again soon, or that they feel hopeless about the future.
      I don’t feel good, not sure why
Symptoms of PTSD: Re-experiencing the traumatic event
• Intrusive, upsetting memories of the event
• Flashbacks (acting or feeling like the event is happening again)
• Nightmares (either of the event or of other frightening things)
• Feelings of intense distress when reminded of the trauma
• Intense physical reactions to reminders of the event (e.g. pounding
  heart, rapid breathing, nausea, muscle tension, sweating)
Symptoms of PTSD: Increased anxiety and emotional arousal
• Difficulty falling or staying asleep
• Irritability or outbursts of anger
• Difficulty concentrating
• Hyper-vigilance (on constant “red alert”)
• Feeling jumpy and easily startled
              Kids are not exempt to
                 the events in life
Symptoms of PTSD in children and adolescents
• In children—especially those who are very young—the symptoms
  of PTSD can be different than the symptoms in adults. Symptoms in
  children include:
• Fear of being separated from parent
• Losing previously-acquired skills (such as toilet training)
• Sleep problems and nightmares without recognizable content
• Somber, compulsive play in which themes or aspects of the trauma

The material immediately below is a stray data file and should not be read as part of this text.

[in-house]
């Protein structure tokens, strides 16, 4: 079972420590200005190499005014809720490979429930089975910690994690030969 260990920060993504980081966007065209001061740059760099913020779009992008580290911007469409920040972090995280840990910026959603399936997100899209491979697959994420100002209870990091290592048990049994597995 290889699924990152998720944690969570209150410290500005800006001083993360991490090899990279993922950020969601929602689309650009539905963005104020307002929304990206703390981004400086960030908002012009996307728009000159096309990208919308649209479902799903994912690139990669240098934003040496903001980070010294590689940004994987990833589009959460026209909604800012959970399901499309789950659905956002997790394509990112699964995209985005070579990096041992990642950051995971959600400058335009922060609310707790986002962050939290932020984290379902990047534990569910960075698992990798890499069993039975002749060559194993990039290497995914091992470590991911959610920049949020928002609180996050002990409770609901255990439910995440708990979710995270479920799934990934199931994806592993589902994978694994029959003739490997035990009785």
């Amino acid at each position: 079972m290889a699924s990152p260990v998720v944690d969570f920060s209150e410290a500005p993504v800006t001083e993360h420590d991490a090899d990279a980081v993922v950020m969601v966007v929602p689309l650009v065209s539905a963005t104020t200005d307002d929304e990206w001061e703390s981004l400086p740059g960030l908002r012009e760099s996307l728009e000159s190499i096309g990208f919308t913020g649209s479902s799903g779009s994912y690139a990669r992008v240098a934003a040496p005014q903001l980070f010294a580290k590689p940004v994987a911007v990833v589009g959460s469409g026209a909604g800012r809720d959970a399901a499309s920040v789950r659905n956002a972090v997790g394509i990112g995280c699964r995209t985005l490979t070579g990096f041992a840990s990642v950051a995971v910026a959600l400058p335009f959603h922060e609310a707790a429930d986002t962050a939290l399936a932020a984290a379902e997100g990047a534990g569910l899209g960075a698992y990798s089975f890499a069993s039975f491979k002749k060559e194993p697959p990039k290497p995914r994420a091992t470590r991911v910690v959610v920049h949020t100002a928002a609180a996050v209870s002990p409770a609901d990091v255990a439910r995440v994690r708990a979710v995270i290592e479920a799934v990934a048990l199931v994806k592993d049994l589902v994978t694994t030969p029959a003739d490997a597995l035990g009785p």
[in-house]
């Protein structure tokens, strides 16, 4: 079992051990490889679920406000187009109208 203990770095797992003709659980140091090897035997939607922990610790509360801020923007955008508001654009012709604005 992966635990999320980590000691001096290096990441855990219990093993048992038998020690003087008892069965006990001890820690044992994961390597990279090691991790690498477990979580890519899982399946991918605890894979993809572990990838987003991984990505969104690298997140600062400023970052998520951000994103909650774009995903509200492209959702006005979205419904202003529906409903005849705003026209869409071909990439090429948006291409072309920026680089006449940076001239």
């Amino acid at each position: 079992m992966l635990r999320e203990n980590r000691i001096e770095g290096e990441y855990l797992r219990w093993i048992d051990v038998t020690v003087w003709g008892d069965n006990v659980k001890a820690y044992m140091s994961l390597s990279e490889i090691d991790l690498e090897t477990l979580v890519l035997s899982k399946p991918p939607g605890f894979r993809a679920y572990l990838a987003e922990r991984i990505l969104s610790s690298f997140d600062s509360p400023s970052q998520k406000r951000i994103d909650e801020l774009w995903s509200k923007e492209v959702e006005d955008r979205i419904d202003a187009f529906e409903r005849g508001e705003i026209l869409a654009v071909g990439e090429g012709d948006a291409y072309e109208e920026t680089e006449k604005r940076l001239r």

are repeated
• New phobias and anxieties that seem unrelated to the trauma
  (such as a fear of monsters)
• Acting out the trauma through play, stories, or drawings
• Aches and pains with no apparent cause
• Irritability and aggression
          Twelve Steps of Hell
The formation of a Post Traumatic Stress
Disorder (PTSD) starts with the event developing.
The event(s) can be positive or negative in
content. The event may start out initially as a
traumatic occurrence, but this is not an absolute
requirement. The event may start out as
pleasant, but conclude as traumatic.
Twelve Steps of Hell
    Some times-just some times good
            medicine helps
Medications
• Benzodiazepines. These medications may be given to help people
  relax and sleep. People who take benzodiazepines may have
  memory problems or become dependent on the medication.
• Antipsychotics. These medications are usually given to people with
  other mental disorders, like schizophrenia. People who take
  antipsychotics may gain weight and have a higher chance of getting
  heart disease and diabetes.